# Nice interpolation

First, I want to thank John Hunter and Jouni Seppanen for their very useful help with my xticklabel problems. I have little experience with python, and am a total newbie wrt. matplotlib (- which is very impressive...).

Few days ago I was looking for a method to interpolate 12hourly data, and was not happy with the python alternatives I found. I wanted something in native python, not wrappers to C or Fortran programs
(in this case speed is not a big issue). It so happened that few weeks ago a coworker gave me a faint photocopy of a photocopy from an article published 26 years ago with an interpolation method I had not seen before.

The main point of the method was that it did not generate spline like excursions. The claim was that the method was "consistantly well behaved".

So, I wrote it up in Python (well, I translated my Matlab code). It seems to work as the author claimed. The interpolation method needs x,y and y' (the slope of y(x)) as input, but the article also provided a simple algorithm to estimate the slope. I am including these functions in an attachment. To use them is very simple:

Example where y' is known
x = seq(0,2*pi,10); y = sin(x); yp = cos(x)
xi = seq(0,2*pi,40);
yi = StinemanInterp(x,y,yp,xi);
plot(x,y,'o',xi,yi)

Example where y' is calculated using slopes()

x = seq(0,2*pi,10); y = sin(x);
yp = slopes(x,y)
xi = seq(0,2*pi,40);
yi = StinemanInterp(x,y,yp,xi);
plot(x,y,'o',xi,yi)

I make no claim that the method is fast, nor that my coding is optimal. - I am sure it can be sped up, but it is fast enough for my uses.
Nor do I claim that this is the best interpolation algorithm, - I have no interest in taking part in a religous debate on the merits of different interpolation methods.

For me this is simply a consise method that works resonably well. The slope y' can be calculated using other methods than slopes(),- using divided differences to get the derivative of a quadratic through any three points is straightforward (but not implemented here). Also if yp is simply the linear slope the method yields linear interpolation.

As I said, I have not seen this method before, but it may well be that it is known under a different guise....My coworker got it from a Swiss glaciologist....

Sincerely,
Halldór

niceinterp.py (4.38 KB)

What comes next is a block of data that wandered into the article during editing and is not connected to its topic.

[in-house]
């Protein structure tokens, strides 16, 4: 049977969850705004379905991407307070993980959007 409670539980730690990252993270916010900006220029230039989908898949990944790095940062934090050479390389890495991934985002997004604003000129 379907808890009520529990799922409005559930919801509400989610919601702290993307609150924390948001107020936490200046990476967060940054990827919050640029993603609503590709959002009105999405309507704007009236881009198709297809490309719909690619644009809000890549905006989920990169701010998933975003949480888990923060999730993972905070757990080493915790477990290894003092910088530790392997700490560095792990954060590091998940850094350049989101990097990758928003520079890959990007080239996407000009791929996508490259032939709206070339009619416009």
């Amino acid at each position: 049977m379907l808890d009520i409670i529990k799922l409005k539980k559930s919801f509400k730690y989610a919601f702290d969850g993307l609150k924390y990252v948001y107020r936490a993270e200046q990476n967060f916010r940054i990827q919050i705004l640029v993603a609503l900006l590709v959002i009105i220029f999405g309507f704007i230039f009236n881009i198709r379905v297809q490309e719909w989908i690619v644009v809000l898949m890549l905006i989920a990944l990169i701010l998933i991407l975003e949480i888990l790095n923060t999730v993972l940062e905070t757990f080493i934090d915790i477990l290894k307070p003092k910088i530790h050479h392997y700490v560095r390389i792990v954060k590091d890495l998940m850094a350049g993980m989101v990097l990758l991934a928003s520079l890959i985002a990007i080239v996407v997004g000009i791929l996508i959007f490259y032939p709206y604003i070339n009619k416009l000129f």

···

--
Halldor Bjornsson
e: halldor()vedur.is tel:+354-522600

Nice work, Halldor!

I've spent a bit of time on data interpolation recently, but this
Stineman interpolation method beats everything I came up with in quality
and simplicity.

I took the freedom of going over your code and putting in all the
experience I gathered before working with Python on data interpolation
and related issues. See attached what I came up with. Compared with your
version this is heavily modified:

* The core change was to get rid of the explicit loop in the
interpolation routine. The method now fully exploits the power of numpy.

* The interface of the interpolation routine is changed. Intention was
to move yp to the back and make it optional. If it is not given, the
"slopes" routine is called automatically.

* The "slopes" routine is changed in its core. Instead of a circular
interpolation (which is problematic if the aspect ratio between the x-
and the y-axis is not known) it now uses a parabola interpolation to
estimate the slope at inner points. For most curves where the original
gave reasonable results, this new version should give something similar.
It should, however, also cover many cases where the original "slopes"
routine would have produced garbage.

* The slopes at the endpoints are now also extrapolated in a much
simpler manner. The intent of the original version was not clear to me,
but it would definitely caused problems in several corner cases.

If you could privately send my a scan of the original paper, I would be
very grateful.

I believe, it would be quite some gain for the matplotlib library to
have this algorithm incorporated. As far as I can see, it should indeed
be very robust for producing nice looking interpolations. One should,
however, warn against its use in scientific context: Interpolation is
always a way of making data look nicer than it actually was measured...

Greetings,
Norbert

stinemaninterp.py (5.01 KB)